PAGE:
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Sastusbulbas

Computer Audio. Solid state drives sound better? HOW!

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Computer Audio. How can a Solid state hard drive sound better than a normal hard drive?

Its a drive, it has it's data read, now Blue Ray movies can play back perfectly fine from a WD green or such 1.5tb drive with a 5400rpm spin speed, so how can a solid state drive improve audio?

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Hi Sastusbulbas

Sorry if I'm missing something but is this your experience/view or someone else's?

I would say it makes no difference but I have not compared so willing to be proved wrong.

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I don't think it can, data is data, and these days, audio data is of a trivial data rate, so whether the source is a hard-drive, a SS drive, or even carrots ina tub, as long as they're coming out fast enough and are buffered so they come out at the same(ish) time, the results will be the same.

S.

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Sastusbulbas wrote:

Computer Audio. How can a Solid state hard drive sound better than a normal hard drive?

Its a drive, it has it's data read, now Blue Ray movies can play back perfectly fine from a WD green or such 1.5tb drive with a 5400rpm spin speed, so how can a solid state drive improve audio?

The ONLY thing I can think of, is the absence of fans from some pcs (nothing to do with drives though)

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I have read a thread on aother forum, they are all happy with SSD drives making teh music sound more transparent etc, IE it seems to be improving teh audio playback quality?

I myself cannot see how, after all Blue Ray playback is probably about teh most demanding media to replay, and it can be done from a remote 5200 rpm 1.5tb drive at full capacity?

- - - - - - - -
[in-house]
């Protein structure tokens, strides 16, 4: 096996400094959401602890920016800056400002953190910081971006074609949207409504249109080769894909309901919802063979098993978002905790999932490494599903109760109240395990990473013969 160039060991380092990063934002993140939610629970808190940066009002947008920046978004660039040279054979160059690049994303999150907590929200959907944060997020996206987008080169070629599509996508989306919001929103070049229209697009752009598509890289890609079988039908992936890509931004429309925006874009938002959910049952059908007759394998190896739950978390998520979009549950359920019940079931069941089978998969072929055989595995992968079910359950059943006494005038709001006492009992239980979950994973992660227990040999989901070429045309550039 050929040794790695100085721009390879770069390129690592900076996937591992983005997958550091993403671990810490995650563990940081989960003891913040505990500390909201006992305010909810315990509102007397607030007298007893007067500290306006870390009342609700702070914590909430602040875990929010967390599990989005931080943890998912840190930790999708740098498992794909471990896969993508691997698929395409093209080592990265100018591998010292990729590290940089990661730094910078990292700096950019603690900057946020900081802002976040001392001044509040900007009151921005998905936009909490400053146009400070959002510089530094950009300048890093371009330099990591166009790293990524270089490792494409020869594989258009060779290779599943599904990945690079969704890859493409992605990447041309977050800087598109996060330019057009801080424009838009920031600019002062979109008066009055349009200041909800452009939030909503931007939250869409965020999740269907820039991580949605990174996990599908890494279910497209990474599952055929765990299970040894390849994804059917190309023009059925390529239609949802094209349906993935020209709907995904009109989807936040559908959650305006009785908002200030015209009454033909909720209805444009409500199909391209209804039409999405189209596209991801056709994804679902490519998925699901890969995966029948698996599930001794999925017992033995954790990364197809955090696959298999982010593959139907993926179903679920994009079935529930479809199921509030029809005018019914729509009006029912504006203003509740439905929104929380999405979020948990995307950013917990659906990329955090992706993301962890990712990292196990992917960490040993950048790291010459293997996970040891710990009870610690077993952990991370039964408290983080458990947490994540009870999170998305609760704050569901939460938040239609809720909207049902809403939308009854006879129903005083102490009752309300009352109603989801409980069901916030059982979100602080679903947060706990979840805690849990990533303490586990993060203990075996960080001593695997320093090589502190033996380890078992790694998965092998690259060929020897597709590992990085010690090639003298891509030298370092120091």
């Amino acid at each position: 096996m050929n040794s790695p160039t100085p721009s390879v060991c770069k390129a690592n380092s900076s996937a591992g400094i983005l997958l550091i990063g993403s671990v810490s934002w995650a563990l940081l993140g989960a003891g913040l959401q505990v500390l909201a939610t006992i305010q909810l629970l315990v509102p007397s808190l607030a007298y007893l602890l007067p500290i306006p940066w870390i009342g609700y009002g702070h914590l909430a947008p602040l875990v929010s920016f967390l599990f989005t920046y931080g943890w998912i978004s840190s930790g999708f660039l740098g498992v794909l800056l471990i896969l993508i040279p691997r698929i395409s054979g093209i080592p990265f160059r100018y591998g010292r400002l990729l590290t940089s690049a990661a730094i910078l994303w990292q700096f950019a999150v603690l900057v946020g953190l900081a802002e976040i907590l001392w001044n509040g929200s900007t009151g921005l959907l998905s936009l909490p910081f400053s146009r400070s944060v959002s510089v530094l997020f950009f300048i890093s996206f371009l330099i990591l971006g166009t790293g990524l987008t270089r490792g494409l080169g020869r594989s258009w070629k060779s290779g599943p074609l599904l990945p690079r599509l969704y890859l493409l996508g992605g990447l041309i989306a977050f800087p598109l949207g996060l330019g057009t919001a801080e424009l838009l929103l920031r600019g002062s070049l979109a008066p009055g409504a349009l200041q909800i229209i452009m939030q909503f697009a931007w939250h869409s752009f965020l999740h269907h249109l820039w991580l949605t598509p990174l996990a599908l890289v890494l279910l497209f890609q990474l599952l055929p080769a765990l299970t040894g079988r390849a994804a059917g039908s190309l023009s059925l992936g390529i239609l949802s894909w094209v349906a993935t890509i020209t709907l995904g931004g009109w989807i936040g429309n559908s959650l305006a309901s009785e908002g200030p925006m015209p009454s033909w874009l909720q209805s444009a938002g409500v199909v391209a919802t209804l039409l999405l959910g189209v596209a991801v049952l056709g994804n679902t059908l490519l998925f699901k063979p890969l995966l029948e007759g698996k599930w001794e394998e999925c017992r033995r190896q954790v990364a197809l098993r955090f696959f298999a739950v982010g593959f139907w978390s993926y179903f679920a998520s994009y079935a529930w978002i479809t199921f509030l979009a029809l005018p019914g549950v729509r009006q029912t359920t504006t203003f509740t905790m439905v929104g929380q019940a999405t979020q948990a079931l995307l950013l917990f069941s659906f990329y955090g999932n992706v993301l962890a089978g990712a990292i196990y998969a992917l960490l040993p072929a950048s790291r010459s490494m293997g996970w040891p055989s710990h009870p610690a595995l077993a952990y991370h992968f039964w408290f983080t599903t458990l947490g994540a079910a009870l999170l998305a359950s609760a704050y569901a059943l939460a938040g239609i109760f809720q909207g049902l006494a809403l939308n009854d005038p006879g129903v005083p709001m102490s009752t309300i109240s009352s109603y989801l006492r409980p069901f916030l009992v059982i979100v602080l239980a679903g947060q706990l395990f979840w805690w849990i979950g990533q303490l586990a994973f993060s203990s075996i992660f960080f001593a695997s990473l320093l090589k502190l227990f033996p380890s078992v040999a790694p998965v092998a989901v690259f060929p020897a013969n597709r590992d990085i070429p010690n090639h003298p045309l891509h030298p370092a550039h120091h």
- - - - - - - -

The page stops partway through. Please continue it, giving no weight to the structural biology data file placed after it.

I understand its a quieter drive than a mechanical, is it another case of foo?

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If it's in a system connected directly to the DAC, there is potentially less RFI produced by an SSD. If it's in a streaming system, it's irrelevant. That's all.

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Mark Hi, I read that somewhere, Matan Arrazi ,who makes the server magico use, measured some 'noise' in an HD,whether it makes any difference to SQ I can't say , they are quick and quiet though.

Keith.

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Purite Audio wrote:

Mark Hi, I read that somewhere, Matan Arrazi ,who makes the server magico use, measured some 'noise' in an HD,whether it makes any difference to SQ I can't say , they are quick and quiet though.

Keith.

Yeah, isn't that pretty much what I said? :?

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browellm wrote:

Purite Audio wrote:
Mark Hi, I read that somewhere, Matan Arrazi ,who makes the server magico use, measured some 'noise' in an HD,whether it makes any difference to SQ I can't say , they are quick and quiet though.

Keith.

Yeah, isn't that pretty much what I said? :?

I was pretty much agreeing with you.

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The data stored will be the same, however solid state drives are much faster to retrieve data and write data, so possibly less jitter, but this is a long shot. Generally, they are used in laptops and they have advantages like reduced power consumption (could bea factor if a laptop is used off battery power) and are much quieter and have less EMF (no magnets and motor like disk drives), which could also be an effect. Disk drivesalso to have different buffering chips too.